A report by hardware analysis firm iSuppli found out that that bill of materials (BoM), that is the total cost of components, of the Google Nexus One is roughly $174.
The smartphone, which was released last week, costs $529 unlocked, which means that the gross profits after components are accounted for is around $350.
The costs though do not take into consideration other significant factors such as the actual cost of manufacturing, the packaging, marketing costs, the development of software - Google Android is free - and other related costs such as accessories and royalties.
Out of the 17 or so components that make up the Nexus one, the Qualcomm Snapdragon processor accounts for around a sixth of the price or $30.50.
The 3.7-inch AMOLED display, manufactured by Samsung comes next with a pricetag of $23.50 (adding capacitive multitouch features increases the price to $41) followed by a multichip package, again from Samsung comprising of a 4Gbit NAND Flash and 4Gbit Mobile DDR DRAM memory for $20.40.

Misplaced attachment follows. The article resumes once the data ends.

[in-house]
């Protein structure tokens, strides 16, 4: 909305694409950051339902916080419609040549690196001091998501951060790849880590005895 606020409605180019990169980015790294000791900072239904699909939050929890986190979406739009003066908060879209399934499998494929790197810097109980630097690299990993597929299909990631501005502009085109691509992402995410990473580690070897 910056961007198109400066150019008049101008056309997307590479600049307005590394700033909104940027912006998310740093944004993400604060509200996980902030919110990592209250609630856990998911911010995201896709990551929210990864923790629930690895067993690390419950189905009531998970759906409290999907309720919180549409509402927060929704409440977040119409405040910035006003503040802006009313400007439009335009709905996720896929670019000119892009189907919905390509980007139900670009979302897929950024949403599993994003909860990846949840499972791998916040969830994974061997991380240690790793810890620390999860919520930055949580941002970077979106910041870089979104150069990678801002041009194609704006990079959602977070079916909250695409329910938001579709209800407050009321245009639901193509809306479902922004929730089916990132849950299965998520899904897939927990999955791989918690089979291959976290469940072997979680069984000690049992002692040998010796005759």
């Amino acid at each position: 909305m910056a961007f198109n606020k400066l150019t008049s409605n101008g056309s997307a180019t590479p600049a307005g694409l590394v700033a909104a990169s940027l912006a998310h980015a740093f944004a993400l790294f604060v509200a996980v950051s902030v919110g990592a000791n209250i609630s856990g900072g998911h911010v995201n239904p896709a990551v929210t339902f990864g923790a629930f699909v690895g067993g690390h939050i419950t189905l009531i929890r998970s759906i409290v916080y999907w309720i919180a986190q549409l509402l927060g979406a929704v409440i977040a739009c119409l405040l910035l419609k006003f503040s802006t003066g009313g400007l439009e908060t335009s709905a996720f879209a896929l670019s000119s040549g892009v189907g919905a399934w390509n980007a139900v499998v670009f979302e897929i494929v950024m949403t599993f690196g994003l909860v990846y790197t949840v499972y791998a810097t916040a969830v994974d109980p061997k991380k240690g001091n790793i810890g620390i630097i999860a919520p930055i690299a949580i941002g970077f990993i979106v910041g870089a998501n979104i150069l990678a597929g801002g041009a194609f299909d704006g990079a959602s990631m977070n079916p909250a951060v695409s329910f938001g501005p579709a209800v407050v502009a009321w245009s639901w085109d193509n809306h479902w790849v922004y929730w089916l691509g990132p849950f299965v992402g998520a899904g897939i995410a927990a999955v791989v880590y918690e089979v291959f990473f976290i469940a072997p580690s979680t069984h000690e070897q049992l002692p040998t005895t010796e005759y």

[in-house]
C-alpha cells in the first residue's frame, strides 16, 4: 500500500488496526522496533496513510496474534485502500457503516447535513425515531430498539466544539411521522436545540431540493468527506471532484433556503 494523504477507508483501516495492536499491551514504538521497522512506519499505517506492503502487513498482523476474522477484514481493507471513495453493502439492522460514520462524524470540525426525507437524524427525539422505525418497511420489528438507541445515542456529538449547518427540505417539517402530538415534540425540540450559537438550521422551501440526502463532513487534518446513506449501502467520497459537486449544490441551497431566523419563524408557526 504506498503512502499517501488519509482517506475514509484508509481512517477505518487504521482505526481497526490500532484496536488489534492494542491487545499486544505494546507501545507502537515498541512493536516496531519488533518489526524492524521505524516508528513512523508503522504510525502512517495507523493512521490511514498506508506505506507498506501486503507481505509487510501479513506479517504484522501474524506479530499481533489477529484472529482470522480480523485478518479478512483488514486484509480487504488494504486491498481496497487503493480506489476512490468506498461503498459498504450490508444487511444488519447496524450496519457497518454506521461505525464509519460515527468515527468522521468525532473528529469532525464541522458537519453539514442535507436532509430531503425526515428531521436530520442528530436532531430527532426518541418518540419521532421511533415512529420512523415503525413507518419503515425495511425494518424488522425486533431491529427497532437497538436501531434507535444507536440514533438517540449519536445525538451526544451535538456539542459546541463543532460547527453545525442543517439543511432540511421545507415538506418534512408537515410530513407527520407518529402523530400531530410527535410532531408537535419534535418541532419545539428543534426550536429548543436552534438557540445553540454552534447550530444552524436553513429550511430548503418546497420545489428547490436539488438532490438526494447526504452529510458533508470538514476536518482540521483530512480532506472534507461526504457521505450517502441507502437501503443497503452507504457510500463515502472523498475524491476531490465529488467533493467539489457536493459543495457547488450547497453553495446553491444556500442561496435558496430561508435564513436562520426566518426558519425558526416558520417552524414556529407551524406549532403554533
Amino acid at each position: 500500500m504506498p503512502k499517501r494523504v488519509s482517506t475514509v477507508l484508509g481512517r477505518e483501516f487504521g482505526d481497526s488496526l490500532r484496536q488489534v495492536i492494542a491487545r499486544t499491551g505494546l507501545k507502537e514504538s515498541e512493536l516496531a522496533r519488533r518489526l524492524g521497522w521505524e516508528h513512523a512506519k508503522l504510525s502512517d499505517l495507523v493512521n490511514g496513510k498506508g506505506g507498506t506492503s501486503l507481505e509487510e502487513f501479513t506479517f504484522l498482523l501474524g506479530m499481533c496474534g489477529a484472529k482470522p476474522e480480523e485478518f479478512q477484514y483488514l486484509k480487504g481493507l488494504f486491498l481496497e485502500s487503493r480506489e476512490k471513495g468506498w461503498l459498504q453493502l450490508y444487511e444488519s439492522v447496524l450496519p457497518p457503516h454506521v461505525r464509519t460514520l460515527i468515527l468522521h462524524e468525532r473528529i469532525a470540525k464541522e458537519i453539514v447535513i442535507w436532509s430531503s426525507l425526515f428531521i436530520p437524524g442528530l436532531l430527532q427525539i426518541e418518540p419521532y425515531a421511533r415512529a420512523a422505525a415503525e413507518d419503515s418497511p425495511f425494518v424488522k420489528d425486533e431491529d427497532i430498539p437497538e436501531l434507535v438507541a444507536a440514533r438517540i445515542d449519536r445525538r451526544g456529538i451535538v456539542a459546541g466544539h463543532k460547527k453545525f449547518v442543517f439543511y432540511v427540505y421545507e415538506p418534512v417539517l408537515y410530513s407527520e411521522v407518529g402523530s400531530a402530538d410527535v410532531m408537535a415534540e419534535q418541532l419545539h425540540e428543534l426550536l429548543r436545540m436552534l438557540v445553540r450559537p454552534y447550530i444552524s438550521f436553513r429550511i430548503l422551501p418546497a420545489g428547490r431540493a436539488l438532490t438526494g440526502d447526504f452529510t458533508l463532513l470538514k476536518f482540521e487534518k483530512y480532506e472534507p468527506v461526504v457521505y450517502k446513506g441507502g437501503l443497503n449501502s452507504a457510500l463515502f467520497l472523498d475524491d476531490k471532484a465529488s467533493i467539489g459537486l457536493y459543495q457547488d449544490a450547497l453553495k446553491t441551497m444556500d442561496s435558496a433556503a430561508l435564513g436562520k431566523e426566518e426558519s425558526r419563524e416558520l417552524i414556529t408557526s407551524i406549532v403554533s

The digital camera, a five-megapixel model with autofocus, costs only $12.50 while the 4GB microSD card comes in at a whopping $8.50, significantly more than what you'd expect to pay in retail.
Google manages to keep costs low by slashing the amount of non volatile memory onboard. Competing smartphones like the iPhone have up to 32GB onboard which adds to the cost.
But the search giant did not forego the cost of having a machined aluminium unibody which greatly increases the overall quality and makes it both sturdy and resistant.
HTC might be playing with fire here as strong sales of the Nexus one could hamper the sales of its own Android-based smartphones (Hero, Tattoo etc) but it could be a matter of divide and rule. In effect, HTC could be replicating the techniques that consumers can find in supermarket ranges where products from the same stable are often rivals.